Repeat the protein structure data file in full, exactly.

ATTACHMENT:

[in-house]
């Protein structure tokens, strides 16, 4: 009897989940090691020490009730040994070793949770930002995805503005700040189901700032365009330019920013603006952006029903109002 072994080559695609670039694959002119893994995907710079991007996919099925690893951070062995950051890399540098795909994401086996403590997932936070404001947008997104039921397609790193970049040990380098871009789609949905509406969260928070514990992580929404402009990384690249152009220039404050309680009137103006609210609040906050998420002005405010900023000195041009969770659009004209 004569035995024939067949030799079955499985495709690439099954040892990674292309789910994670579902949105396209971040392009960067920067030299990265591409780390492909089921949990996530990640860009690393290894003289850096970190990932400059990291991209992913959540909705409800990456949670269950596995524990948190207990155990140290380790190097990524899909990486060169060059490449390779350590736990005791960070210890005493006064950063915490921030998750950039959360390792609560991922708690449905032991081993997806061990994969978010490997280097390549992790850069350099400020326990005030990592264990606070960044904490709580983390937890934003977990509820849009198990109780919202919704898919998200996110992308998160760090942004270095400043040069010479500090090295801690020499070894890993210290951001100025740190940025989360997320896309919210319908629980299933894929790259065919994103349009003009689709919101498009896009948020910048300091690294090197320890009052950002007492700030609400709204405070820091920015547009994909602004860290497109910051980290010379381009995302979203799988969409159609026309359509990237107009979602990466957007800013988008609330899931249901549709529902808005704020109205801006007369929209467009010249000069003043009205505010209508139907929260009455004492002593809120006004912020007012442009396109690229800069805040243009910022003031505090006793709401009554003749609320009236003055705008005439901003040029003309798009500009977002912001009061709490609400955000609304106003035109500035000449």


[in-house]
């Protein structure tokens, strides 16, 4: 009897989940090691020490009730040994070793949770930002995805503005700040189901700032365009330019920013603006952006029903109002 072994080559695609670039694959002119893994995907710079991007996919099925690893951070062995950051890399540098795909994401086996403590997932936070404001947008997104039921397609790193970049040990380098871009789609949905509406969260928070514990992580929404402009990384690249152009220039404050309680009137103006609210609040906050998420002005405010900023000195041009969770659009004209 004569035995024939067949030799079955499985495709690439099954040892990674292309789910994670579902949105396209971040392009960067920067030299990265591409780390492909089921949990996530990640860009690393290894003289850096970190990932400059990291991209992913959540909705409800990456949670269950596995524990948190207990155990140290380790190097990524899909990486060169060059490449390779350590736990005791960070210890005493006064950063915490921030998750950039959360390792609560991922708690449905032991081993997806061990994969978010490997280097390549992790850069350099400020326990005030990592264990606070960044904490709580983390937890934003977990509820849009198990109780919202919704898919998200996110992308998160760090942004270095400043040069010479500090090295801690020499070894890993210290951001100025740190940025989360997320896309919210319908629980299933894929790259065919994103349009003009689709919101498009896009948020910048300091690294090197320890009052950002007492700030609400709204405070820091920015547009994909602004860290497109910051980290010379381009995302979203799988969409159609026309359509990237107009979602990466957007800013988008609330899931249901549709529902808005704020109205801006007369929209467009010249000069003043009205505010209508139907929260009455004492002593809120006004912020007012442009396109690229800069805040243009910022003031505090006793709401009554003749609320009236003055705008005439901003040029003309798009500009977002912001009061709490609400955000609304106003035109500035000449």